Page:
Midway through the month of May, two of the top Low-A West Virginia Power pitchers changed roles.
Right-handed pitcher Yeudy Garcia is having one of the biggest breakout performances this season by any player in the Pirates’ system. He was our Pitcher of the Month for the month of May, and was shifted into West Virginia’s starting rotation.
Garcia is equipped with a plus-fastball that sits regularly in the mid-90s with good command, along with an improving slider/change-up combination. The switch over to the rotation was aimed at giving the 22-year-old more innings and more opportunities to improve his secondary pitches, something that was not easily achievable coming out of the bullpen.
“When pitching in relief, a lot of guys can get away with fastballs and just one secondary pitch,” West Virginia Pitching Coach Mark DiFelice told me last weekend. “We are thinking about developing his changeup as well as his slider. This move [to the rotation] gives him more pitches and more innings to develop them.”
In his first five starts, Garcia’s transition to the rotation was seamless. In 24.2 innings pitched, he had a minuscule 1.09 ERA with a 23/8 strikeout-to-walk ratio. However, Garcia has had a drop-off in his last three starts. He has been unable to work past the fourth inning, and has a combined 6/8 strikeout-to-walk ratio in those outings.
DiFelice believes that fatigue has contributed to Garcia’s recent struggles, something that many young pitchers face as they head into the middle of the season. The fatigue triggered some inconsistencies in Garcia’s delivery. In order to get his mechanics back in line, the coaching staff had him focus on using the lower half of his body, which he got away from doing. This adjustment should help Garcia push through this mid-season “hump,” as described by DiFelice.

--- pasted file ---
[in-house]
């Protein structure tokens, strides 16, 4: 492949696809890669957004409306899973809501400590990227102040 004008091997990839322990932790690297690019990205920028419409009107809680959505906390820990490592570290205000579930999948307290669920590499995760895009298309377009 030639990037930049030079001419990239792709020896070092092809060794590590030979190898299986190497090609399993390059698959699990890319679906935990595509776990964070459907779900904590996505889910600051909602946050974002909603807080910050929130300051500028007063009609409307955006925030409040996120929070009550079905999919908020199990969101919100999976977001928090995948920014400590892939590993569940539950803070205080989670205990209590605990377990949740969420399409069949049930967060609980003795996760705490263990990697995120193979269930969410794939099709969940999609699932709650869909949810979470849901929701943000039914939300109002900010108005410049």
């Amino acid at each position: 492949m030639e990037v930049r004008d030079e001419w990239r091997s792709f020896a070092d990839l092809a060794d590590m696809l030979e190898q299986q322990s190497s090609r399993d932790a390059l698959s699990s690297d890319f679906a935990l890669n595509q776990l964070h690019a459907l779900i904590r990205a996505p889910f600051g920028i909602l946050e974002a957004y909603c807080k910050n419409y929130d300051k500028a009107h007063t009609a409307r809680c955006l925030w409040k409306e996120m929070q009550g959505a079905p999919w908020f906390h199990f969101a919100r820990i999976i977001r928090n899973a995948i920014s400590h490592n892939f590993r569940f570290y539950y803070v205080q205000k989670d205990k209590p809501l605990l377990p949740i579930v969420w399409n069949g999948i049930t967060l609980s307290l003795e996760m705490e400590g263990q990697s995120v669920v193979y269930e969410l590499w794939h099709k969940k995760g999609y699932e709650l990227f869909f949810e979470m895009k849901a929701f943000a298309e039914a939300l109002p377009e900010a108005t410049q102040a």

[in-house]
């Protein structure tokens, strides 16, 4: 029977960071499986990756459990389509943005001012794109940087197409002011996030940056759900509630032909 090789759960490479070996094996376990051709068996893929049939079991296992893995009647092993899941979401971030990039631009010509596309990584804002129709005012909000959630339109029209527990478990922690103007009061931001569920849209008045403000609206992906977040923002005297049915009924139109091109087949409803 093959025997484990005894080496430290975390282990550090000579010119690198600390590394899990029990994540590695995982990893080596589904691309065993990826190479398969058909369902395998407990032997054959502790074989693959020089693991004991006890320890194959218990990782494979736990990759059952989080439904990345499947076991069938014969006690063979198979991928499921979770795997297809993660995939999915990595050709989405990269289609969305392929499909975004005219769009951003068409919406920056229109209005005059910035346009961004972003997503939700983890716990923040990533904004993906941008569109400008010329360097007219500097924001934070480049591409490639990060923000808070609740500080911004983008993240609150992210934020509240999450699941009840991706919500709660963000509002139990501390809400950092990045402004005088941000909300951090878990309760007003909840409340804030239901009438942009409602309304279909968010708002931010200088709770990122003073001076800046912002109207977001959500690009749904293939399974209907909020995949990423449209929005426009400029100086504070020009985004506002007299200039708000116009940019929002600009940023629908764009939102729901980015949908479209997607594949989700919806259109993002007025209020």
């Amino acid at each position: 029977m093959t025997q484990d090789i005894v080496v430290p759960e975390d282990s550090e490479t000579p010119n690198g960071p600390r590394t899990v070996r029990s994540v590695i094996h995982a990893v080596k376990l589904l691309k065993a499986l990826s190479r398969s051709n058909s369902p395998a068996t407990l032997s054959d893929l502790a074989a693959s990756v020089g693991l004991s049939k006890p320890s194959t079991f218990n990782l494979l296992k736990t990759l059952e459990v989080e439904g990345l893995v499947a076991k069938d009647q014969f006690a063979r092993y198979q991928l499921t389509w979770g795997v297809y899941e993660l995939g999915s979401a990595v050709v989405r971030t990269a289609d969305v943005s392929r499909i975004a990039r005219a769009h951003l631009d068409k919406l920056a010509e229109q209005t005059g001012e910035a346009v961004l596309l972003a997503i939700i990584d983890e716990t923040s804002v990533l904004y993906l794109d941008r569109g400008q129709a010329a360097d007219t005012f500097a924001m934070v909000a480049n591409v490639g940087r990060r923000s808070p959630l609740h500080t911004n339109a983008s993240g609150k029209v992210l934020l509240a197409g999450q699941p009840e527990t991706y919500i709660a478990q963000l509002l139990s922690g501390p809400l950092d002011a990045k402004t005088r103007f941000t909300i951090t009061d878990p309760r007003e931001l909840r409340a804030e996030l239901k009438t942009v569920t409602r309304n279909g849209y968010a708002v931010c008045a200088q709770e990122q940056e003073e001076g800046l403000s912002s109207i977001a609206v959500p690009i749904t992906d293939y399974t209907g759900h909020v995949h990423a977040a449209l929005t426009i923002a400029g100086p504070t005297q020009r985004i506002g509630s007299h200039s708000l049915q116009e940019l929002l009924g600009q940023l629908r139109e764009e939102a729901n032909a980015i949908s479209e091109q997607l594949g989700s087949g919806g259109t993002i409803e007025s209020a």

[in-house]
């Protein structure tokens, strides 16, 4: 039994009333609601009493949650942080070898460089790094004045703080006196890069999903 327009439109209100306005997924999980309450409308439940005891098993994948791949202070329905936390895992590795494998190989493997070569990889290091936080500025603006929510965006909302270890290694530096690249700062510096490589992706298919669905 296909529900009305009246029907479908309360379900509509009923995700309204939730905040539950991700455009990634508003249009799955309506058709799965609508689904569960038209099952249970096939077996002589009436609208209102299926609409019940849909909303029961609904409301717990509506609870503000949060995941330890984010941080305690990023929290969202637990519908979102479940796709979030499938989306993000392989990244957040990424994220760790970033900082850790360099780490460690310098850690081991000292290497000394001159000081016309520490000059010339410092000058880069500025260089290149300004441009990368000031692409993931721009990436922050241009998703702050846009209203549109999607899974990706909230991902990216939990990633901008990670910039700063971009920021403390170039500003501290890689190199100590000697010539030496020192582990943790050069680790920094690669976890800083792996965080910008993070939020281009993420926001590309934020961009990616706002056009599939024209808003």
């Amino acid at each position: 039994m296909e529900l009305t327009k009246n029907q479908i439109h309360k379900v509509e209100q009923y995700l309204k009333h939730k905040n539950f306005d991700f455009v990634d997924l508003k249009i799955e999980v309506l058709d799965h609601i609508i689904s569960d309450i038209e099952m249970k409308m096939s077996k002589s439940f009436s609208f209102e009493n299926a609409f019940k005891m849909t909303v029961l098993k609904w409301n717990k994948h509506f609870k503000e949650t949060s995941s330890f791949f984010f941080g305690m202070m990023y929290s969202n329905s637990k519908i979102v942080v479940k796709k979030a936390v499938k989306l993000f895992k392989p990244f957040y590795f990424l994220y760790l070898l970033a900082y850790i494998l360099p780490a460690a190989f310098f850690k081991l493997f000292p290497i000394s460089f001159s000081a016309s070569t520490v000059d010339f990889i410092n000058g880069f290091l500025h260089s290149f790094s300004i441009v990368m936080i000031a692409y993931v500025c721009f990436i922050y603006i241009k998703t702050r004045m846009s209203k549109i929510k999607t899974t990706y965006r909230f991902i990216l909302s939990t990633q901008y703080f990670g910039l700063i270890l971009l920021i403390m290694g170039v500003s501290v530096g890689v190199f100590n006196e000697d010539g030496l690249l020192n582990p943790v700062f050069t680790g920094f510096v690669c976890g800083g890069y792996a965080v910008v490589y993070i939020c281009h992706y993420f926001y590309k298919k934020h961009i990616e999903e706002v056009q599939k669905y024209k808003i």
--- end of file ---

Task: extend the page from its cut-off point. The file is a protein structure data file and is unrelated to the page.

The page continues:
Garcia was selected to the SAL All-Star Game and gave up a run in his inning pitched. The Pirates will slot Garcia at the end of the starting rotation coming out of the All-Star break, aiming to give Garcia a breather and lightening his workload. They hope that this break will allow him to regain his early season form to start the second half of the season.
Meanwhile, 21-year-old LHP John Sever was moved back into the bullpen at the end of May once Stephen Tarpley returned from injury. This seemed to be the Pirates’ plan all along as they envision Sever as a power-lefty out of the bullpen going forward. The Pirates believe that his repertoire is most effective in that role.
“We love his stuff as far as his fastball and slider combination,” DiFelice said. “He’s basically a power lefty when you think of the 90-93 MPH fastball, touching the 94 MPH range — to go along with that wipe out slider.”
Sever was dominant in Bristol last season, and much of his dominance occurred when pitching in relief. Sever struck out 63 batters in just 40.2 innings pitched. He has not been as consistent this season – He’s been Jekyll and Hyde-like in his five appearances in the month of June.
On June 1st, Sever pitched three scoreless innings while striking out seven batters in the process. His next outing, he pitched 2.1 innings and gave up a whopping seven earned runs on seven hits. In his next two outings, Sever pitched a combined 7.2 scoreless innings. Then this past weekend, he gave up another seven earned runs in just 1.1 innings pitched. I was in attendance for his most recent outing, and it looked as if Sever was throwing batting practice. He missed up in the zone his entire outing, and the opposing batters were having no trouble barreling up the baseball.
Sever has a bit of a funky delivery that creates some deception. When he is commanding his fastball low in the zone, his slider becomes a very effective pitch and he becomes hard to hit. If he is able to become more consistent going forward, his ceiling could be a Tony Watson-type lefty out of the bullpen.